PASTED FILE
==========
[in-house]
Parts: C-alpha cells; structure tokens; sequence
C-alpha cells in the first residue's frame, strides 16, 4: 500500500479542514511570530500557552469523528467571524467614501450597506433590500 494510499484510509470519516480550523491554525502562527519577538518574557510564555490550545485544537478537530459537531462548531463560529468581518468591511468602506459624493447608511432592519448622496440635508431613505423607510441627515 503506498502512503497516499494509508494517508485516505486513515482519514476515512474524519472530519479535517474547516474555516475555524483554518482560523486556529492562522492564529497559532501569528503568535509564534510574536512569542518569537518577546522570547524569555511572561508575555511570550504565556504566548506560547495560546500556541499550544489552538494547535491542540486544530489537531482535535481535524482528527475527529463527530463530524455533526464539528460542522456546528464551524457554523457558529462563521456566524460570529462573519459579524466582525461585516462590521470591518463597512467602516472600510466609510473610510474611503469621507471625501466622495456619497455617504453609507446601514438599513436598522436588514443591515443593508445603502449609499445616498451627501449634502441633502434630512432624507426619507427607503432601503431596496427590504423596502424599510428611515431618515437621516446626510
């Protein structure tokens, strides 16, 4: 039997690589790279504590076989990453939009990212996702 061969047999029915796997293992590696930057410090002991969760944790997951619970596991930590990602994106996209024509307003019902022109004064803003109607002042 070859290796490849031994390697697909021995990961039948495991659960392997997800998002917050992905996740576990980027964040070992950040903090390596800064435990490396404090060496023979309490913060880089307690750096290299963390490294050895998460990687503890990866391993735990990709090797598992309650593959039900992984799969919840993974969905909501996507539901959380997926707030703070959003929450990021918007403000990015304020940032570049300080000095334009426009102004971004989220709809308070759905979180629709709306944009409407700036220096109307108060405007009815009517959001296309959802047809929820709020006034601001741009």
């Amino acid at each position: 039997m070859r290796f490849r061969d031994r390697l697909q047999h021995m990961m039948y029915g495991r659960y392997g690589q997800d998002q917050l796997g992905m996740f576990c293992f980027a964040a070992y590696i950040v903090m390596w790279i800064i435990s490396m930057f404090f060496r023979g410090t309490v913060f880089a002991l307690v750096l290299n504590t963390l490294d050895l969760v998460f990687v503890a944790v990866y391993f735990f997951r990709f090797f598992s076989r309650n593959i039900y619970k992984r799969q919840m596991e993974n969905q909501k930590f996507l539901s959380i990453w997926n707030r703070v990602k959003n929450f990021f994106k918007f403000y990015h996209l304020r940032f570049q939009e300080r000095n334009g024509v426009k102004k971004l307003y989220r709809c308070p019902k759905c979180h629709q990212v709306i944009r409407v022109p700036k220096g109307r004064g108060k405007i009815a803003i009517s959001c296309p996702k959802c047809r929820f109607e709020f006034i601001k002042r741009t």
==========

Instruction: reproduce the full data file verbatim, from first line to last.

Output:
[in-house]
Parts: C-alpha cells; structure tokens; sequence
C-alpha cells in the first residue's frame, strides 16, 4: 500500500479542514511570530500557552469523528467571524467614501450597506433590500 494510499484510509470519516480550523491554525502562527519577538518574557510564555490550545485544537478537530459537531462548531463560529468581518468591511468602506459624493447608511432592519448622496440635508431613505423607510441627515 503506498502512503497516499494509508494517508485516505486513515482519514476515512474524519472530519479535517474547516474555516475555524483554518482560523486556529492562522492564529497559532501569528503568535509564534510574536512569542518569537518577546522570547524569555511572561508575555511570550504565556504566548506560547495560546500556541499550544489552538494547535491542540486544530489537531482535535481535524482528527475527529463527530463530524455533526464539528460542522456546528464551524457554523457558529462563521456566524460570529462573519459579524466582525461585516462590521470591518463597512467602516472600510466609510473610510474611503469621507471625501466622495456619497455617504453609507446601514438599513436598522436588514443591515443593508445603502449609499445616498451627501449634502441633502434630512432624507426619507427607503432601503431596496427590504423596502424599510428611515431618515437621516446626510
């Protein structure tokens, strides 16, 4: 039997690589790279504590076989990453939009990212996702 061969047999029915796997293992590696930057410090002991969760944790997951619970596991930590990602994106996209024509307003019902022109004064803003109607002042 070859290796490849031994390697697909021995990961039948495991659960392997997800998002917050992905996740576990980027964040070992950040903090390596800064435990490396404090060496023979309490913060880089307690750096290299963390490294050895998460990687503890990866391993735990990709090797598992309650593959039900992984799969919840993974969905909501996507539901959380997926707030703070959003929450990021918007403000990015304020940032570049300080000095334009426009102004971004989220709809308070759905979180629709709306944009409407700036220096109307108060405007009815009517959001296309959802047809929820709020006034601001741009």
């Amino acid at each position: 039997m070859r290796f490849r061969d031994r390697l697909q047999h021995m990961m039948y029915g495991r659960y392997g690589q997800d998002q917050l796997g992905m996740f576990c293992f980027a964040a070992y590696i950040v903090m390596w790279i800064i435990s490396m930057f404090f060496r023979g410090t309490v913060f880089a002991l307690v750096l290299n504590t963390l490294d050895l969760v998460f990687v503890a944790v990866y391993f735990f997951r990709f090797f598992s076989r309650n593959i039900y619970k992984r799969q919840m596991e993974n969905q909501k930590f996507l539901s959380i990453w997926n707030r703070v990602k959003n929450f990021f994106k918007f403000y990015h996209l304020r940032f570049q939009e300080r000095n334009g024509v426009k102004k971004l307003y989220r709809c308070p019902k759905c979180h629709q990212v709306i944009r409407v022109p700036k220096g109307r004064g108060k405007i009815a803003i009517s959001c296309p996702k959802c047809r929820f109607e709020f006034i601001k002042r741009t």